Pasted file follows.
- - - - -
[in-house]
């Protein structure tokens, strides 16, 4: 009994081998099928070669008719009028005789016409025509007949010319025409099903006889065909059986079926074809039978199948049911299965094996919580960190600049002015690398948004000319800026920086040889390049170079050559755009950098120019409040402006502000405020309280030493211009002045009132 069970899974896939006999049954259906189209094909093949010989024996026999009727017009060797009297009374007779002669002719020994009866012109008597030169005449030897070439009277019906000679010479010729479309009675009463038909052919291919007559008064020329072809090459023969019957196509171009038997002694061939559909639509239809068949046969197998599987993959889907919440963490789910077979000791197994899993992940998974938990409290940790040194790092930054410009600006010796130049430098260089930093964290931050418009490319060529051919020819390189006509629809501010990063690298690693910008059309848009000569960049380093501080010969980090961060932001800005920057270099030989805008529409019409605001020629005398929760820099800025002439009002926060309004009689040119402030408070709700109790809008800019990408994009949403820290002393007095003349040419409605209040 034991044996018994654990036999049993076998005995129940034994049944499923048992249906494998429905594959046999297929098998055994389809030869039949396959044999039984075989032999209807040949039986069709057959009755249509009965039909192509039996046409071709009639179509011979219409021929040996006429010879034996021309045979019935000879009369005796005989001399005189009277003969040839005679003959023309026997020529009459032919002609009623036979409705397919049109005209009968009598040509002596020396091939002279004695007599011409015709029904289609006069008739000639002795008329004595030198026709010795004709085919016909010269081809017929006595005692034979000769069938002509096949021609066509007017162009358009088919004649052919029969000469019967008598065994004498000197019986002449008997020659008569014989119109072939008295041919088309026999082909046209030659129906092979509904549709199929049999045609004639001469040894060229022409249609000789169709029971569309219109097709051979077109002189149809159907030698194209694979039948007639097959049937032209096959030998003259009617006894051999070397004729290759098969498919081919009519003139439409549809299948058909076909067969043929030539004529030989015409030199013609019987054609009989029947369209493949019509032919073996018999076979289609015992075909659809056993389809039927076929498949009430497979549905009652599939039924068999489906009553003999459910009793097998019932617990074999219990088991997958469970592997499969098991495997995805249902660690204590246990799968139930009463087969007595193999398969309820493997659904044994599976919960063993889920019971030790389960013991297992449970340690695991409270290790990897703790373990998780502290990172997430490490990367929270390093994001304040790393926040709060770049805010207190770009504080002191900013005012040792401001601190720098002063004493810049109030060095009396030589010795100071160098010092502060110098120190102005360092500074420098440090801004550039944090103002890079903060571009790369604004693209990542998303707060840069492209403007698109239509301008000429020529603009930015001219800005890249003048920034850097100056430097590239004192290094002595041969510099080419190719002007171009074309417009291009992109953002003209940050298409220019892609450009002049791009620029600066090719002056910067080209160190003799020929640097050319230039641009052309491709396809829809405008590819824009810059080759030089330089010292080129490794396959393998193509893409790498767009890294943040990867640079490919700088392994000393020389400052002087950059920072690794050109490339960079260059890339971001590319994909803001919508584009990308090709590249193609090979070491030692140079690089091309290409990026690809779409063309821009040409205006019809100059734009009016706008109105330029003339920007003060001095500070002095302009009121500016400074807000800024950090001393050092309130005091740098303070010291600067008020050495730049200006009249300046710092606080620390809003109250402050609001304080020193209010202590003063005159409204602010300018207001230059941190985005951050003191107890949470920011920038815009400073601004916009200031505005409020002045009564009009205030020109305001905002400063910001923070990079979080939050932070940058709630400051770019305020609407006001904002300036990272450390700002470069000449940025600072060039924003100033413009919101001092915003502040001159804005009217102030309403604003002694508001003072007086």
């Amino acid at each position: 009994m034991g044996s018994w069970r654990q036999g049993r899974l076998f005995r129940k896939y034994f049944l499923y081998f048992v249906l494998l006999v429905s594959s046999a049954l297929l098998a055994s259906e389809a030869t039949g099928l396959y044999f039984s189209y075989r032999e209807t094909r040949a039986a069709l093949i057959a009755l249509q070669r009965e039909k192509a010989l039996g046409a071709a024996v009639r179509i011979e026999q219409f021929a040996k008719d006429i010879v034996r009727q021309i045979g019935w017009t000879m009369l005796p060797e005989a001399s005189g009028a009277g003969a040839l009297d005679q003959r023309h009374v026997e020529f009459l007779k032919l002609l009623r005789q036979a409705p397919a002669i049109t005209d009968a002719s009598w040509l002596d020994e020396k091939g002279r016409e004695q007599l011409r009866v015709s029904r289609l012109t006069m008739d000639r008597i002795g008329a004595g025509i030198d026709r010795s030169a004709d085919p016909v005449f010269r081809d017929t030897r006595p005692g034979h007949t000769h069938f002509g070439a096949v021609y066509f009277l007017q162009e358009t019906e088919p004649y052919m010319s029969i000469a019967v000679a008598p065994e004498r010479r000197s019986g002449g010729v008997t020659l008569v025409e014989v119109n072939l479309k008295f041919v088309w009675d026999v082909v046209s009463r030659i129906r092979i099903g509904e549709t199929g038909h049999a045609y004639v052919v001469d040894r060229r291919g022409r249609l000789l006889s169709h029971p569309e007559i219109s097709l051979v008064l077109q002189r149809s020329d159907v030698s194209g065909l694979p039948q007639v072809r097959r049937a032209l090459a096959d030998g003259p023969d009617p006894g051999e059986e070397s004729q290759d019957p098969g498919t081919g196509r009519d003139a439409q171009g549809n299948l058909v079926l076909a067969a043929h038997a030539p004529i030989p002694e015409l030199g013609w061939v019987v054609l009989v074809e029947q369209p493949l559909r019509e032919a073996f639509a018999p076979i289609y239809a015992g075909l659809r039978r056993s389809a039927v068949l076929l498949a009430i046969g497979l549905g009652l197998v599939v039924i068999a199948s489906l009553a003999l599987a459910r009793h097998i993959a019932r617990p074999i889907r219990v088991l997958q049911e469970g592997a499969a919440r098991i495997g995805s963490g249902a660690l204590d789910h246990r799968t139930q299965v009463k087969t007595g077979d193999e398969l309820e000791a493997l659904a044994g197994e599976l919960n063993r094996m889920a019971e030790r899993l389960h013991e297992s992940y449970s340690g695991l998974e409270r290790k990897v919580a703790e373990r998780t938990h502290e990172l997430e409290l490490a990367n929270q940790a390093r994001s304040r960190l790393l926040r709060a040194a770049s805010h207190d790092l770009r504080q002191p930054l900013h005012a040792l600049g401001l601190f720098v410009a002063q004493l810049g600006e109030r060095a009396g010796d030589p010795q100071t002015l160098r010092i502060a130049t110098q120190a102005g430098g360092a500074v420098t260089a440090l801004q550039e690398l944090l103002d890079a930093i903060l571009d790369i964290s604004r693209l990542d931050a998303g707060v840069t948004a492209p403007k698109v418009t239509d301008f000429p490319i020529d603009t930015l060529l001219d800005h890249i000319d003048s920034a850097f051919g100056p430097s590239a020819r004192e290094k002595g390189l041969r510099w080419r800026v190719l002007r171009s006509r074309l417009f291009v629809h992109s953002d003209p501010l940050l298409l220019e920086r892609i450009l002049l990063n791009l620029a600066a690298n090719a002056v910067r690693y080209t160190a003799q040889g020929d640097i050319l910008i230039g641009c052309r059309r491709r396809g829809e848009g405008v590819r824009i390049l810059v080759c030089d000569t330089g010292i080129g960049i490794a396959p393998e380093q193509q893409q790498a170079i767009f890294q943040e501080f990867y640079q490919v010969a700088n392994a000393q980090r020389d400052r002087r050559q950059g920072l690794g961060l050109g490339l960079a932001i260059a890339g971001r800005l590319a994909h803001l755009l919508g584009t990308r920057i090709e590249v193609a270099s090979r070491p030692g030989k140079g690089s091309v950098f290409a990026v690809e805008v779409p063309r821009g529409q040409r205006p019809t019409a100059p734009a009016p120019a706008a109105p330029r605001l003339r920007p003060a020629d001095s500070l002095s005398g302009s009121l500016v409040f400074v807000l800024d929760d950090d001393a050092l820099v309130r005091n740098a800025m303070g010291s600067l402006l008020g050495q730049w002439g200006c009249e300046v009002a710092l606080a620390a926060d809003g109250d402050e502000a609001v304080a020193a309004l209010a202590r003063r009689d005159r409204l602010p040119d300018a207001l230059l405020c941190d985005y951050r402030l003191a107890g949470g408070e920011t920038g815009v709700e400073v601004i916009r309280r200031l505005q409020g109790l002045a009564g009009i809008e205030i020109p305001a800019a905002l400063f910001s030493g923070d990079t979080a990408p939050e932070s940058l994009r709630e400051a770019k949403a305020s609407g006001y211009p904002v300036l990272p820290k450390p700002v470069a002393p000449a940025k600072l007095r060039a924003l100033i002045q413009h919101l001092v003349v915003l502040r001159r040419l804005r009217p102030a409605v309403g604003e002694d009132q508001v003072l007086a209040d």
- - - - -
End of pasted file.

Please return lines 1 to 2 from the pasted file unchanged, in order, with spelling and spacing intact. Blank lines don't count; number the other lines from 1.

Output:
[in-house]
């Protein structure tokens, strides 16, 4: 009994081998099928070669008719009028005789016409025509007949010319025409099903006889065909059986079926074809039978199948049911299965094996919580960190600049002015690398948004000319800026920086040889390049170079050559755009950098120019409040402006502000405020309280030493211009002045009132 069970899974896939006999049954259906189209094909093949010989024996026999009727017009060797009297009374007779002669002719020994009866012109008597030169005449030897070439009277019906000679010479010729479309009675009463038909052919291919007559008064020329072809090459023969019957196509171009038997002694061939559909639509239809068949046969197998599987993959889907919440963490789910077979000791197994899993992940998974938990409290940790040194790092930054410009600006010796130049430098260089930093964290931050418009490319060529051919020819390189006509629809501010990063690298690693910008059309848009000569960049380093501080010969980090961060932001800005920057270099030989805008529409019409605001020629005398929760820099800025002439009002926060309004009689040119402030408070709700109790809008800019990408994009949403820290002393007095003349040419409605209040 034991044996018994654990036999049993076998005995129940034994049944499923048992249906494998429905594959046999297929098998055994389809030869039949396959044999039984075989032999209807040949039986069709057959009755249509009965039909192509039996046409071709009639179509011979219409021929040996006429010879034996021309045979019935000879009369005796005989001399005189009277003969040839005679003959023309026997020529009459032919002609009623036979409705397919049109005209009968009598040509002596020396091939002279004695007599011409015709029904289609006069008739000639002795008329004595030198026709010795004709085919016909010269081809017929006595005692034979000769069938002509096949021609066509007017162009358009088919004649052919029969000469019967008598065994004498000197019986002449008997020659008569014989119109072939008295041919088309026999082909046209030659129906092979509904549709199929049999045609004639001469040894060229022409249609000789169709029971569309219109097709051979077109002189149809159907030698194209694979039948007639097959049937032209096959030998003259009617006894051999070397004729290759098969498919081919009519003139439409549809299948058909076909067969043929030539004529030989015409030199013609019987054609009989029947369209493949019509032919073996018999076979289609015992075909659809056993389809039927076929498949009430497979549905009652599939039924068999489906009553003999459910009793097998019932617990074999219990088991997958469970592997499969098991495997995805249902660690204590246990799968139930009463087969007595193999398969309820493997659904044994599976919960063993889920019971030790389960013991297992449970340690695991409270290790990897703790373990998780502290990172997430490490990367929270390093994001304040790393926040709060770049805010207190770009504080002191900013005012040792401001601190720098002063004493810049109030060095009396030589010795100071160098010092502060110098120190102005360092500074420098440090801004550039944090103002890079903060571009790369604004693209990542998303707060840069492209403007698109239509301008000429020529603009930015001219800005890249003048920034850097100056430097590239004192290094002595041969510099080419190719002007171009074309417009291009992109953002003209940050298409220019892609450009002049791009620029600066090719002056910067080209160190003799020929640097050319230039641009052309491709396809829809405008590819824009810059080759030089330089010292080129490794396959393998193509893409790498767009890294943040990867640079490919700088392994000393020389400052002087950059920072690794050109490339960079260059890339971001590319994909803001919508584009990308090709590249193609090979070491030692140079690089091309290409990026690809779409063309821009040409205006019809100059734009009016706008109105330029003339920007003060001095500070002095302009009121500016400074807000800024950090001393050092309130005091740098303070010291600067008020050495730049200006009249300046710092606080620390809003109250402050609001304080020193209010202590003063005159409204602010300018207001230059941190985005951050003191107890949470920011920038815009400073601004916009200031505005409020002045009564009009205030020109305001905002400063910001923070990079979080939050932070940058709630400051770019305020609407006001904002300036990272450390700002470069000449940025600072060039924003100033413009919101001092915003502040001159804005009217102030309403604003002694508001003072007086």